Increased acidity in the milk causes the milk protein to clump together.
The process of converting milk into curd is fairly easy and straightforward, that is if you know which curd you want. The problem is that the word ‘curd’ has two different meaning. In most of the world, the word ‘curd’ refers to the solid lumpy masses that are left over when the milk spoils. However, in South Asia, these solid lumpy masses are called paneer, and curd is another name for ‘yogurt’.
Still, despite the name, the science behind the process remains the same. Milk is made up of milk proteins, scientifically known as casein, and a watery substance known as whey that contains whey proteins. When the acidity in the milk increases, either naturally or artificially, the milk proteins (casein) tend to clump together. If they only clump a little, they become yogurt, or if they clump all the way, they become the solid lumpy masses.
Let’s look at the actual process of making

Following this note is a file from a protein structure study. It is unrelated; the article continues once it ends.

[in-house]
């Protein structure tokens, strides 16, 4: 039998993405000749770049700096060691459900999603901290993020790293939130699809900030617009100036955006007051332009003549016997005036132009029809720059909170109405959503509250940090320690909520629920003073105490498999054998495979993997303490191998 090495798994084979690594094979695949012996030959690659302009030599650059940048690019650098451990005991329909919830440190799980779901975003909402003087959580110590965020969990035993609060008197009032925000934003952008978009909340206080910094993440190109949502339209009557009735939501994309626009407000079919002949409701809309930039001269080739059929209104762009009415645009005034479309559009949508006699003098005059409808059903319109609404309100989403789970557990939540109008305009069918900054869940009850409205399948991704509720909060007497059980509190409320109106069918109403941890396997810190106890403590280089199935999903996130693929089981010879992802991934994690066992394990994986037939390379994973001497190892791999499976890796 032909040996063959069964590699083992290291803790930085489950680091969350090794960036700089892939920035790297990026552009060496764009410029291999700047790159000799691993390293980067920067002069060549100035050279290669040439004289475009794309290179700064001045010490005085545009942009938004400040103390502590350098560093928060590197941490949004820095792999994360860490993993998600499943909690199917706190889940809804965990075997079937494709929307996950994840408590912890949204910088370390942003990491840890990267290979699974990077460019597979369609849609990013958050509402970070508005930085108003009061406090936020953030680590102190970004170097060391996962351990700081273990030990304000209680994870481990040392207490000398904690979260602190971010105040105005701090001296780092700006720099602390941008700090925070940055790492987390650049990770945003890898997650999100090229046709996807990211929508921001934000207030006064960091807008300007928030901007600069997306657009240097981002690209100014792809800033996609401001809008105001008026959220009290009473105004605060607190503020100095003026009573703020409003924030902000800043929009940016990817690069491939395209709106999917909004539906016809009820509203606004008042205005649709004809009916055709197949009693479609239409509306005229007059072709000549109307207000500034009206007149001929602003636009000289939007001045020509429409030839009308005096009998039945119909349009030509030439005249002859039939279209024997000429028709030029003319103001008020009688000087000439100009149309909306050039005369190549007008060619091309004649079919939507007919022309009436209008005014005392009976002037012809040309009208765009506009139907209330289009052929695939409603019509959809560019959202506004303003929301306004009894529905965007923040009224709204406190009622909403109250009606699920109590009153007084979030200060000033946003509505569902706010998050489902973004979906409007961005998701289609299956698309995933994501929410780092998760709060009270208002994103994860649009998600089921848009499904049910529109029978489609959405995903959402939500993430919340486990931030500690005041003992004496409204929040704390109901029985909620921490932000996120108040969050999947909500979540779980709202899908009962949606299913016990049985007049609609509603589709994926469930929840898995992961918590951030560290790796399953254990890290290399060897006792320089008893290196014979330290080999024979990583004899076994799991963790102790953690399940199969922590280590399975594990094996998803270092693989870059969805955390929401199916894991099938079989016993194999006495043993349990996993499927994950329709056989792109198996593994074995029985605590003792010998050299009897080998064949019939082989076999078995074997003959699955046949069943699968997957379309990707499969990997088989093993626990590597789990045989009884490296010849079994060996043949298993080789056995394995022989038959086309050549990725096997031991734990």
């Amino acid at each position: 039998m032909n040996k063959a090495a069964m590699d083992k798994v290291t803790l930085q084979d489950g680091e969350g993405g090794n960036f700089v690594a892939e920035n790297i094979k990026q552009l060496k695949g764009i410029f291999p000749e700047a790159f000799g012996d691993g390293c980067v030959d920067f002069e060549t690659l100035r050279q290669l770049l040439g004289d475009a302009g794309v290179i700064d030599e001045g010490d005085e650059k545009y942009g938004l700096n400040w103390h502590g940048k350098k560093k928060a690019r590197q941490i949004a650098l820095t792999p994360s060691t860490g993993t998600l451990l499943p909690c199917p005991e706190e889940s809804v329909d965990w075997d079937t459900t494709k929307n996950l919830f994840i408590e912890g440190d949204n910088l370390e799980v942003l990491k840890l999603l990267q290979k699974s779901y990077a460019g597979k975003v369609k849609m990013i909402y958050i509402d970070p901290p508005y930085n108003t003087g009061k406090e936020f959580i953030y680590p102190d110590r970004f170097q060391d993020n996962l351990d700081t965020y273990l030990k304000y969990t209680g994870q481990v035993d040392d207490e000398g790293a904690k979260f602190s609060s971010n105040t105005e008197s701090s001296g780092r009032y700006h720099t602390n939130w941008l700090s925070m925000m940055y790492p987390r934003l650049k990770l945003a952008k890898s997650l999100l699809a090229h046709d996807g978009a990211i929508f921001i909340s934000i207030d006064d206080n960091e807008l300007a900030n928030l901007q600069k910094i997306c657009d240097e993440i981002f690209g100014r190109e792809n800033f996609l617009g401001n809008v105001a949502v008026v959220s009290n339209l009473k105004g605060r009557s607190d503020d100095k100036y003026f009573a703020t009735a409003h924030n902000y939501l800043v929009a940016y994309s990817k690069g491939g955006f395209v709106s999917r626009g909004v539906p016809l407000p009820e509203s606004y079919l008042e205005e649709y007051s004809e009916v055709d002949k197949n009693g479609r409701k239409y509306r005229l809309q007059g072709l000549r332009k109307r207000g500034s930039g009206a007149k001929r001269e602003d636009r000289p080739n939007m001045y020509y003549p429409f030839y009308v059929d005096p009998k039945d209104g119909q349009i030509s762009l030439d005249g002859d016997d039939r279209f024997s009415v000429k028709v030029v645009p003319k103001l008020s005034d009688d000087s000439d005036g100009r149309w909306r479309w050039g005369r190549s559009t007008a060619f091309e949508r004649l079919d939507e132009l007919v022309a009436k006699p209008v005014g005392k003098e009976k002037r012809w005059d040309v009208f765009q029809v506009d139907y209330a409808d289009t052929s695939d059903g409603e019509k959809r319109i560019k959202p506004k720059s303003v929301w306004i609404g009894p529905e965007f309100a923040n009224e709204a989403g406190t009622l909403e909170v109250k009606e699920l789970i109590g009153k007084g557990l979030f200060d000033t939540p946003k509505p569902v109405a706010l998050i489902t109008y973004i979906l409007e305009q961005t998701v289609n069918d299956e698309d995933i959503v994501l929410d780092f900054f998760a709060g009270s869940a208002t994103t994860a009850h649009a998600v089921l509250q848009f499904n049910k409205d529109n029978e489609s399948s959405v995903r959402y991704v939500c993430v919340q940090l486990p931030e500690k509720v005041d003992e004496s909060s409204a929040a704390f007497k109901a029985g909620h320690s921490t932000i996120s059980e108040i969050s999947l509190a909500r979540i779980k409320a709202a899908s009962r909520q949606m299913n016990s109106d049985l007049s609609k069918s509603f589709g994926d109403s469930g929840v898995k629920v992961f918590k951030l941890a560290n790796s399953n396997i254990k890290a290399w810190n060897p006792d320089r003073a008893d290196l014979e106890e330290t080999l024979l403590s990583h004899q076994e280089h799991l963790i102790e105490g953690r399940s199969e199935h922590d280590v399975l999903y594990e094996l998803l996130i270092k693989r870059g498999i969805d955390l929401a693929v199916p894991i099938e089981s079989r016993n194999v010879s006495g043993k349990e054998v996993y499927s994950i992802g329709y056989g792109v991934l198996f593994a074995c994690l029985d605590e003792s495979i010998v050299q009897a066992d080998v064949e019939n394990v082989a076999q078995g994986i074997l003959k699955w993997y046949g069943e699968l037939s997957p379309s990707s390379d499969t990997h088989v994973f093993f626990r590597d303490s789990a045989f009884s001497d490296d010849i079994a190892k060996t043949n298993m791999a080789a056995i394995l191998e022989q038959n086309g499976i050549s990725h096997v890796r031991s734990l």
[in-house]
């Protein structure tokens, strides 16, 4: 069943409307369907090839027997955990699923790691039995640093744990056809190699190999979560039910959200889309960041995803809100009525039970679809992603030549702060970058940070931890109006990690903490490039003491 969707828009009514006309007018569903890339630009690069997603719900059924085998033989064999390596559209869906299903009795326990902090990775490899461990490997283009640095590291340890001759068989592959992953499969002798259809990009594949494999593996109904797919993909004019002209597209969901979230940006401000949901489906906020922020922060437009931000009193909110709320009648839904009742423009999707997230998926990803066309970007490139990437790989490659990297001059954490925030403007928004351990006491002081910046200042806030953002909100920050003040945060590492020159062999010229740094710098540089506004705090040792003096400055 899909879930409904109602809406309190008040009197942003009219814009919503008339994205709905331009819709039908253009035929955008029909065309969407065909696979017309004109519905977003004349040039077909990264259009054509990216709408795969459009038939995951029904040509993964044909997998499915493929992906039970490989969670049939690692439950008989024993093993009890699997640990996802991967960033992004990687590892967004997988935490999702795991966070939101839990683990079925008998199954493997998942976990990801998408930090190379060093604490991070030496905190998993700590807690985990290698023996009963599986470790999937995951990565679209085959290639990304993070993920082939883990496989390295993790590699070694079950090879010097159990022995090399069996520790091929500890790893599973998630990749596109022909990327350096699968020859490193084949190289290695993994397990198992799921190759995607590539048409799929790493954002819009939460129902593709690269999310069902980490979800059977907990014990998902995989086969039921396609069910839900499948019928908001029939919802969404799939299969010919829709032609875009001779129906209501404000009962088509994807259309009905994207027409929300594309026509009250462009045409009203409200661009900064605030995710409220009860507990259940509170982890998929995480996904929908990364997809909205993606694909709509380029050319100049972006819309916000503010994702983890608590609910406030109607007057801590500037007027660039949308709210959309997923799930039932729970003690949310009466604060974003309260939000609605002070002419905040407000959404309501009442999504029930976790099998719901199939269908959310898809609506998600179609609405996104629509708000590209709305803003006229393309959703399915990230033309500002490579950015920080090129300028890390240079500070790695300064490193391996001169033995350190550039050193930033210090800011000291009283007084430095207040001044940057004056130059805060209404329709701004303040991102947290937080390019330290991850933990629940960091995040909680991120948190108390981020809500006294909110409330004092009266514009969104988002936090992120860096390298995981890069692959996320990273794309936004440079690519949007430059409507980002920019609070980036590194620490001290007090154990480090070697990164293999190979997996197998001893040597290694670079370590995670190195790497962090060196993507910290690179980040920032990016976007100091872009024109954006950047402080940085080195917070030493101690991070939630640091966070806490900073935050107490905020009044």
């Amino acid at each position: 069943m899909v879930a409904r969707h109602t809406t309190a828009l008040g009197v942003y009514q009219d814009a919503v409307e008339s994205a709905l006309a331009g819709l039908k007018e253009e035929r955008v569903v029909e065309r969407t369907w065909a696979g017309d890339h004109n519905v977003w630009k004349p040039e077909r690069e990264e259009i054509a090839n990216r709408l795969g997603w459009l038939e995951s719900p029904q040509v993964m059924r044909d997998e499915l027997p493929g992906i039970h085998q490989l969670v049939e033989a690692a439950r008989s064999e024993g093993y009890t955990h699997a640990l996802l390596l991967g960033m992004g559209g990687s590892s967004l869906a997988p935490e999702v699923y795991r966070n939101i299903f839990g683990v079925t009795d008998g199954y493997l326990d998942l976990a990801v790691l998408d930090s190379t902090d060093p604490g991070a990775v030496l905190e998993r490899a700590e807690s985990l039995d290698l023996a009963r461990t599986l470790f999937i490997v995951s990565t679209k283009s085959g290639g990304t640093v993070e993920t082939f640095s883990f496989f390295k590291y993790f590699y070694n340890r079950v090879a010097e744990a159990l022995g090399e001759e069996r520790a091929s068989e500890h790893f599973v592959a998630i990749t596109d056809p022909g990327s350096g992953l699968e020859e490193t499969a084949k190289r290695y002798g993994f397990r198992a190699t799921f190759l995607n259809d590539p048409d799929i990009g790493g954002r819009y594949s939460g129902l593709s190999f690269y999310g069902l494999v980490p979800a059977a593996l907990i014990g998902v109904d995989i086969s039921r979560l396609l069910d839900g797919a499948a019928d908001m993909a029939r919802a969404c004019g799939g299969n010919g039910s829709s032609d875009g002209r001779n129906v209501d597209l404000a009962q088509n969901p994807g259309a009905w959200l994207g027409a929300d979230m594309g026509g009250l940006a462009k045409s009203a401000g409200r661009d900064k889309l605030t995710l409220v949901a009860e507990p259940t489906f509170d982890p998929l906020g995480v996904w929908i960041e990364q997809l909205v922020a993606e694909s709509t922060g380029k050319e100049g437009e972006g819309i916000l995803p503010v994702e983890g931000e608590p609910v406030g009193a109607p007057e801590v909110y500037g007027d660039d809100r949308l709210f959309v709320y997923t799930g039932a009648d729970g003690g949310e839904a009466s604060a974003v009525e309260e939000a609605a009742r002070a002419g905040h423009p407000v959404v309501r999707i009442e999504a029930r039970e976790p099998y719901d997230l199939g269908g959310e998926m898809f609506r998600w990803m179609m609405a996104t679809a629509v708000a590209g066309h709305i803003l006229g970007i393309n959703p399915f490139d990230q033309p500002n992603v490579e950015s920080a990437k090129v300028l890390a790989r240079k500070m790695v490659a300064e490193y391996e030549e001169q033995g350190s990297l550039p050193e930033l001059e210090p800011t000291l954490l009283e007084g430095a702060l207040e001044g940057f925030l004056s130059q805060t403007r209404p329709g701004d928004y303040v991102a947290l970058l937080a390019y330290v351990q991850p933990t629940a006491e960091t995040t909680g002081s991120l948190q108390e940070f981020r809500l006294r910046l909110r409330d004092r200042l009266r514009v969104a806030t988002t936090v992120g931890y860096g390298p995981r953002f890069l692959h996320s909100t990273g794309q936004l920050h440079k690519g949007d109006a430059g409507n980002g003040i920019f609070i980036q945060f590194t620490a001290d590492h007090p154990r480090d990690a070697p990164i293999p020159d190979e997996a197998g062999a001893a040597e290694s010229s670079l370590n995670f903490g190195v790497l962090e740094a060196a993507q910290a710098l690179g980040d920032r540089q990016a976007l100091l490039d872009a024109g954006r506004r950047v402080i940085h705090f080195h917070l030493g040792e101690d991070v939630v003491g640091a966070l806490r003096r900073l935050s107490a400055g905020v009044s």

- Curd / Paneer
The process of making curd/paneer is called curdling. Its main objective is to coagulate the milk. This can be done by either letting the milk spoil on its own, or by adding an edible acidic substance, such as lemon juice or vinegar. The milk is then left to sit and curdle. Alternatively, the milk can then also be boiled to speed up the process. After the milk has completely coagulated, which basically means that all the milk proteins have clumped together, the clumps are then strained out if the whey and washed. The curd can be used as is, or further clumped to make it into a cheese wheel.
- Curd / Yogurt
The process of making curd/yogurt is different than making curd/paneer. The process of making yogurt is officially called bacterial fermentation of milk. The process involves warming the milk to about 85 °C (185 °F). This ensures that the milk doesn’t separate into curds and whey. After the milk is warmed, it is cooled to about 45 °C (113 °F), the bacteria is then added to the milk. This bacteria are also known as "yogurt cultures", and is usually a culture of Lactobacillus delbrueckii subsp. bulgaricus and Streptococcus thermophilus bacteria. This can be gotten from another yogurt. To add the bacteria, just add a couple of spoonful of yogurt to the lukewarm milk. The milk is then kept in a warm area in order to set into yogurt, or curd.